If you thought going to Facebook Jail for posting “hate speech” was bad – and it is – here’s a tip: do not move to China. The government there has been controlling what users can see and do online for years. For those who value human rights, the situation is getting worse at an accelerating pace.
With the help from certain high-tech giants, the country promises to lead the world in becoming the first actual Orwellian surveillance state.
In May 2010, the Communist Chinese government issued its first white paper regarding what it called “a crystallization of human wisdom” – the internet.
The white paper acknowledges the usefulness and importance of advancing this digital science and technology. It “energetically advocates and actively supports the development and application of the Internet across the country.”
The white paper guarantees that citizens will enjoy a free press and freedom of speech on the internet:
“The Chinese government encourages and supports the development of Internet news communication undertakings, provides the public with a full range of news, and at the same time guarantees the citizens’ freedom of speech on the Internet as well as the public’s right to know, to participate, to be heard and to oversee in accordance with the law.”
This is where the white paper reveals the “gotcha” clause: the Chinese policy uses “the law” to control online communications. Now we know that this law is targeting the very things the white paper promised would be given: unhindered access to World Wide Web news and social media internet sites for both residents and foreign users:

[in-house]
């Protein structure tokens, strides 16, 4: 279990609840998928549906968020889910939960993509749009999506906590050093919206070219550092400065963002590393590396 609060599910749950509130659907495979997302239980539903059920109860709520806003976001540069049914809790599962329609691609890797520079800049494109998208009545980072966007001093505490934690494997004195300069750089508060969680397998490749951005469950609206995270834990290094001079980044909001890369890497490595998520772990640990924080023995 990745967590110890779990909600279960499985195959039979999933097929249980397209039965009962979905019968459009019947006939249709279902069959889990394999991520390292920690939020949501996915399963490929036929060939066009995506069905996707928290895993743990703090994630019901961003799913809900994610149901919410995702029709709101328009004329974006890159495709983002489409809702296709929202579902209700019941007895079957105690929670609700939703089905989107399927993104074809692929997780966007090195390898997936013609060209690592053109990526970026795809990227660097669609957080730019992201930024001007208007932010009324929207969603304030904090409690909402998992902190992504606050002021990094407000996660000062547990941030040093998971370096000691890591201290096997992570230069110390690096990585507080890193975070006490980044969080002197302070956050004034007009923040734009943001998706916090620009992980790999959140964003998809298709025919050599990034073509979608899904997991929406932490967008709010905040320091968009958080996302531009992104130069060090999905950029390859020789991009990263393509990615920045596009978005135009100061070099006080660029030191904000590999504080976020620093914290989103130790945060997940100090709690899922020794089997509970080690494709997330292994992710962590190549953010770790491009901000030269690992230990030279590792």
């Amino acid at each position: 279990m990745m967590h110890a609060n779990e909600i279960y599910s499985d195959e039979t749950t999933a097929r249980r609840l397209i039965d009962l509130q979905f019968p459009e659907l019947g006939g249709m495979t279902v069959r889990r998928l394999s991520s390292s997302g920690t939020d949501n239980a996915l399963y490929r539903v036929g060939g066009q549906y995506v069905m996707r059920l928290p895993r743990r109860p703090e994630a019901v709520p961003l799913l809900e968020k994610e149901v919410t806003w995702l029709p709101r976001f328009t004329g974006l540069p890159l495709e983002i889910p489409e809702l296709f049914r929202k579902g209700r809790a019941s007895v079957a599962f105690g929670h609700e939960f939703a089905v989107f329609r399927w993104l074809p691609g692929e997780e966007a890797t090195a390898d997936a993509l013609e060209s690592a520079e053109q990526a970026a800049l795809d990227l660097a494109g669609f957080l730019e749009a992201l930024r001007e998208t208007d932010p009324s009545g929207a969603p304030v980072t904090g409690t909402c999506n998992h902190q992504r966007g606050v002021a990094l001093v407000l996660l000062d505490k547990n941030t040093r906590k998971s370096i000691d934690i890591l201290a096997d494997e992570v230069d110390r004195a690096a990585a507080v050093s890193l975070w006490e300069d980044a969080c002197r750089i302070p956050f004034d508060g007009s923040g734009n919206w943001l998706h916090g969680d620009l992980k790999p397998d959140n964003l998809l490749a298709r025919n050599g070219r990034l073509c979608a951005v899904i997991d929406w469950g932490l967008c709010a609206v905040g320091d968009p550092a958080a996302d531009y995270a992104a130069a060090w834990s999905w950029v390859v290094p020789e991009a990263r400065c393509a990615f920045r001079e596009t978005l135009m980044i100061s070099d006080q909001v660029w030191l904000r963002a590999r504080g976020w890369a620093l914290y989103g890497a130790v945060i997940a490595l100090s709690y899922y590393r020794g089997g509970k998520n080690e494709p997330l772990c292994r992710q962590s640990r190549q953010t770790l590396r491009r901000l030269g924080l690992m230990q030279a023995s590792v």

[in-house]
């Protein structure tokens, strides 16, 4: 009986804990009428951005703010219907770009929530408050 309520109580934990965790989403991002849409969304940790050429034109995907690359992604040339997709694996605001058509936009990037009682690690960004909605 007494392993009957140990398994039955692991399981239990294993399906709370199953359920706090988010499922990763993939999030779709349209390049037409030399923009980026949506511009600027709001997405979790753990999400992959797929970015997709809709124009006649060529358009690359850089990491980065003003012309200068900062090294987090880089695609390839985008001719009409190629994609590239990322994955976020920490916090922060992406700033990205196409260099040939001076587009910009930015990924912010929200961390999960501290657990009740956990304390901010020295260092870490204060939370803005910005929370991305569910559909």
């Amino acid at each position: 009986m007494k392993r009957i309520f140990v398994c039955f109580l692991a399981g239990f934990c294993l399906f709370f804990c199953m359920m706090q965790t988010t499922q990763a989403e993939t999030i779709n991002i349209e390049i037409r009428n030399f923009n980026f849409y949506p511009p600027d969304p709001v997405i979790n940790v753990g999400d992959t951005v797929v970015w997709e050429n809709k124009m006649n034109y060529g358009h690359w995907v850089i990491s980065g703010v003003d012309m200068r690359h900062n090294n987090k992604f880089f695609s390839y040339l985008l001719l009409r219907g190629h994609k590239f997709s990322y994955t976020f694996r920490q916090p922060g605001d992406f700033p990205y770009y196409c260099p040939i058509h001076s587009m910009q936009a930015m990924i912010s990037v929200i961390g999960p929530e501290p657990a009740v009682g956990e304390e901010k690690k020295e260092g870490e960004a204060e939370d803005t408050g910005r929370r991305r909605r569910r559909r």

“The Chinese government will stick to the basic principle of administering the Internet in accordance with the law, try to follow the nature and law of development of the Internet in the light of the national conditions, and promote the scientific development of the Internet with effective administration so as to contribute to the development of the Internet worldwide.”
In 2011, China began requiring internet companies to sign a “Public Pledge of Self-Regulation and Professional Ethics for China Internet Industry” which purported to regulate the “patriotic observance of law, equitableness, trustworthiness and honesty.”
Signers accused of violating the state-mandated pledge to uphold the nation’s laws would be subject to review by the Internet Society of China. If found guilty, such a company could have it “membership” (read: authorization to do business) revoked.
Since Xi Jinping became China’s Communist Party leader in November of 2012, media censorship has flourished. In February 2016, the Chinese president toured the top three state-run media outlets. His message: you must swear absolute loyalty to the Party and follow the Party line in “thought, politics, and action.”
Xi was completely candid about what the online service companies were in business to do – serve the state by dishing out distorted information:
“The media run by the party and the government are the propaganda fronts and must have the party as their family name.”
Xi told tech workers that “All the work by the party’s media must reflect the party’s will, safeguard the party’s authority, and safeguard the party’s unity.”